Proteins are also carriers or transporters.

Some carriers help nutrients cross cell walls, others are in the body fluids and carry nutrients and other compounds throughout the body, for example the protein hemoglobin carries oxygen from the lungs to the body cells. Proteins help maintain the body’s fluid and electrolyte balance.

By accepting and releasing hydrogen proteins act like buffers to help maintain the body’s acid-base balance. Antibodies are proteins that function to defend the body against disease. Proteins also function in blood clotting and vision, wound healing.

Even though protein has vital functions in the body, if glucose is limited the body can metabolize amino acids for energy. One gram of protein provides 4 calories. The body will break down body tissues in order to provide the amino acids for energy, which can lead to wasting of lean body tissue.

The body is constantly breaking down and repairing body tissues, making hormones, enzymes and other body protein compounds. Therefore, the protein must be replaced by new protein.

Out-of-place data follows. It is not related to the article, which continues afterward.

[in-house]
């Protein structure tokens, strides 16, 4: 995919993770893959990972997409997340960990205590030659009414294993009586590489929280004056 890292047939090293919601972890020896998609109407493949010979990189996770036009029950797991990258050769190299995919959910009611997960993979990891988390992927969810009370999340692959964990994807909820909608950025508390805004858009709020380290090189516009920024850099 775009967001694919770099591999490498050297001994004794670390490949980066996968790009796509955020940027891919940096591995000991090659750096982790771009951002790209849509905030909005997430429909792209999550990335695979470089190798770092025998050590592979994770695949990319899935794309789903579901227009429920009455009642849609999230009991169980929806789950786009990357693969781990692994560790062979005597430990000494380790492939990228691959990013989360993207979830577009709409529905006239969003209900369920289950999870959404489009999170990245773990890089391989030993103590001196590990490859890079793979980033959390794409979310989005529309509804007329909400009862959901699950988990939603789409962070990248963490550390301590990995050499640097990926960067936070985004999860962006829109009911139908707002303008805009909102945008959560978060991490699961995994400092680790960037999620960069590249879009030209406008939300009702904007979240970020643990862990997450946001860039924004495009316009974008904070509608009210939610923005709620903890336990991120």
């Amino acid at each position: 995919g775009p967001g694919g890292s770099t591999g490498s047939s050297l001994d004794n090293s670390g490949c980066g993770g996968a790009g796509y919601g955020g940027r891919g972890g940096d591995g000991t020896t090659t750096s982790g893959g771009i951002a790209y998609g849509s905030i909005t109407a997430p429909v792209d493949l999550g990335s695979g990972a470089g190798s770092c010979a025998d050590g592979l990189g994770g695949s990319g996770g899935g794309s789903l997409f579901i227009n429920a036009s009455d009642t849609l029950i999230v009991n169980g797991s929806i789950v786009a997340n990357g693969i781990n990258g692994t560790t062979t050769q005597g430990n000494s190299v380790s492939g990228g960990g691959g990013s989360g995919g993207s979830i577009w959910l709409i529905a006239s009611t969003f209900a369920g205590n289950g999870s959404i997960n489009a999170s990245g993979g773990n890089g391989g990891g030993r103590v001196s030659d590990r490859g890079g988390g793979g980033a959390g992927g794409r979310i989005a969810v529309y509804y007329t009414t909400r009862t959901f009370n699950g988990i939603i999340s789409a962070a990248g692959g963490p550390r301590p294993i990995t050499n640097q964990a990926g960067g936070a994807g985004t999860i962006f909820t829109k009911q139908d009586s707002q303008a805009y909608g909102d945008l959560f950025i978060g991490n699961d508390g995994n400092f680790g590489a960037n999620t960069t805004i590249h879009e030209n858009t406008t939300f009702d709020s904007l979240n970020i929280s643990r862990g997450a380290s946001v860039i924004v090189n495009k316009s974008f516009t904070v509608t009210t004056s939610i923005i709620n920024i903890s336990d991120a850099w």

For your body to use the proteins from the foods you eat, it must do two things. First, the body breaks down the proteins in the digestion process to amino acids. The cells lining our digestive tract absorb single amino acids or small chains of two or three amino acids, which are broken down in the intestinal wall cells.

Second, the cells in the body take up those amino acids and rearrange them to build the body proteins it needs. One common misconception is to take enzyme supplements.

Enzymes are proteins and the digestive enzymes will breakdown the enzyme into single amino acids, and it will not loner be an enzyme. Then the body will use these amino acids to build the proteins it needs, not necessarily will the original enzyme be reformed by the body.